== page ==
BELEURA Private Hospital, Mornington is expanding to meet increasing demand to provide treatment for alcoholics and mental health patients.
Once completed, the expansion will mean patients do not have to leave the hospital to attend a day centre.
Work to increase the number of beds from 32 to 48 at the centre is expected to start before Christmas and finish about 18 months later.
The announcement of the expansion at the Ramsay Health Care-owned hospital was made in the lead-up to Mental Health Awareness Week (5-11 October).
Nurse unit manager, Monique Nicolaou, said there was increasing demand for alcohol addiction services with people coming to Mornington for treatment from South Australia and Queensland.
“We are the only private alcohol addiction service in the Mornington region and we also have medical practitioners from other states referring their patients to our relapse prevention clinics,” Ms Nicolaou said.
“At the moment, patients have to travel about 15 minutes from the hospital to our off-site day centre.
“The expansion means those admitted to the in-patient alcohol addiction program will no longer have to leave the hospital every day and can be treated on site.”
Ms Nicolaou said patients aged from 18 were being treated at the hospital for alcohol addiction and many of those with alcohol dependency also had complex mental health issues.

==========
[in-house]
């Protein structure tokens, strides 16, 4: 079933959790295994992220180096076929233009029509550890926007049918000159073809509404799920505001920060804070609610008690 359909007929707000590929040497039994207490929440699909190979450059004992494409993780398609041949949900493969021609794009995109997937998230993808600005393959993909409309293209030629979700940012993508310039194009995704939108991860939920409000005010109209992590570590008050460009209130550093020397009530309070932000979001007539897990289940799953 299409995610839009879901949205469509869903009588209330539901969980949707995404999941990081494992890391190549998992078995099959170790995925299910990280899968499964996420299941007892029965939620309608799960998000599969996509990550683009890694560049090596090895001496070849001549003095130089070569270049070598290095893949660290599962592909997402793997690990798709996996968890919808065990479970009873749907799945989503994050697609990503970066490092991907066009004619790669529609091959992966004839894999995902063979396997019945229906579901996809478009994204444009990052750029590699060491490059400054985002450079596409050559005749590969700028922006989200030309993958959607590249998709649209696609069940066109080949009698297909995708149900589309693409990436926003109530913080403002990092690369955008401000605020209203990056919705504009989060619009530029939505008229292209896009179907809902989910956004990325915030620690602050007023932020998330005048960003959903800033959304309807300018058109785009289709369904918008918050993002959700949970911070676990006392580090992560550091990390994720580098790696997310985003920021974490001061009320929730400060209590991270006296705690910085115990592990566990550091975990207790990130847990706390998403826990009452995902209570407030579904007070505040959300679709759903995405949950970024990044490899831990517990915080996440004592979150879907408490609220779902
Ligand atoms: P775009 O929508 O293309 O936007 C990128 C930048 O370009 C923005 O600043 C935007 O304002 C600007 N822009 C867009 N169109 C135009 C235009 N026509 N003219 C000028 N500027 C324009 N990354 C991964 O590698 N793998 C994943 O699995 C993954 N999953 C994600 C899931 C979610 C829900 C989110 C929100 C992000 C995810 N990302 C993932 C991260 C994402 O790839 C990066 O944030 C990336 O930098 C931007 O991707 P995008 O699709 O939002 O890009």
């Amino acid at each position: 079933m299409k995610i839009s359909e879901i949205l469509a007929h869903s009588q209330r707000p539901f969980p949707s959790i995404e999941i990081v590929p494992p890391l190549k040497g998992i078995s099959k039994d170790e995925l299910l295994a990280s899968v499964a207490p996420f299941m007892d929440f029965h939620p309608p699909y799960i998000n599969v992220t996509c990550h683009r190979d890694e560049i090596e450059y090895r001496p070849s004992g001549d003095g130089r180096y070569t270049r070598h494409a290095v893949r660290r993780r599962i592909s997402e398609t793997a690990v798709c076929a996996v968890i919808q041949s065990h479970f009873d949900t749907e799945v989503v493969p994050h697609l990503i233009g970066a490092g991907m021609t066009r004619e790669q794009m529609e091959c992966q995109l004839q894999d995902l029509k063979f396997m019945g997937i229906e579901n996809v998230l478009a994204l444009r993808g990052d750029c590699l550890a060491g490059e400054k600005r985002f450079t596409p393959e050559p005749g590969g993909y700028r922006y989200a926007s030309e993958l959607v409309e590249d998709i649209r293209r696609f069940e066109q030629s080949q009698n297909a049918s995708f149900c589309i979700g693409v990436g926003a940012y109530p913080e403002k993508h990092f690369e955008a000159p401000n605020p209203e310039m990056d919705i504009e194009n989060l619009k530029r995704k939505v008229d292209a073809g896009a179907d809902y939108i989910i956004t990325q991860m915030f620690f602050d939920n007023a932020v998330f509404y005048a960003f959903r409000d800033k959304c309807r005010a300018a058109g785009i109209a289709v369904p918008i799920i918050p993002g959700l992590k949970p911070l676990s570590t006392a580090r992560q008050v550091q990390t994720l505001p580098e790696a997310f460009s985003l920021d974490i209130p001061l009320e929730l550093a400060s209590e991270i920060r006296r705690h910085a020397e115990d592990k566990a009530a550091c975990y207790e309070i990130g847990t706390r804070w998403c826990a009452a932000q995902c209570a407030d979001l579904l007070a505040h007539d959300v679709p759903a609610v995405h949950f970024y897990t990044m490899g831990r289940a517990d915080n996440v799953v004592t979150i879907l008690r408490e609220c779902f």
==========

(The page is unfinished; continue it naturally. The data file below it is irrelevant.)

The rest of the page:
More than seven million Australians aged 16 to 85 will experience a mental health disorder during their lifetime.
Ramsay Health Care mental health chair Kevin Cass-Ryall said there had been a gradual increase in the number of older people and younger people seeking help for a mental health condition.
“Patients want more specialised treatment and a more holistic approach to their recovery, along with a care regime that draws on a multidisciplinary team,” he said.
“They are also increasingly looking for ways to receive treatment outside hospital to remove the need for them to stay overnight in a clinic.”
Figures supplied by Ramsay Health Care show that of the 5500 mental health patients it treats each year, 45 per cent have mood disorders (including depression, bipolar disorder, and dysthymia); 25 per cent had a physical and emotional dependence on substances or behaviours, such as drugs, alcohol, gambling and/or gaming); 15 per cent had anxiety disorders; 10 per cent post traumatic stress syndrome (PTSD); and 5 per cent psychotic disorders (an impaired interpretation of reality commonly associated with hallucinations and delusions).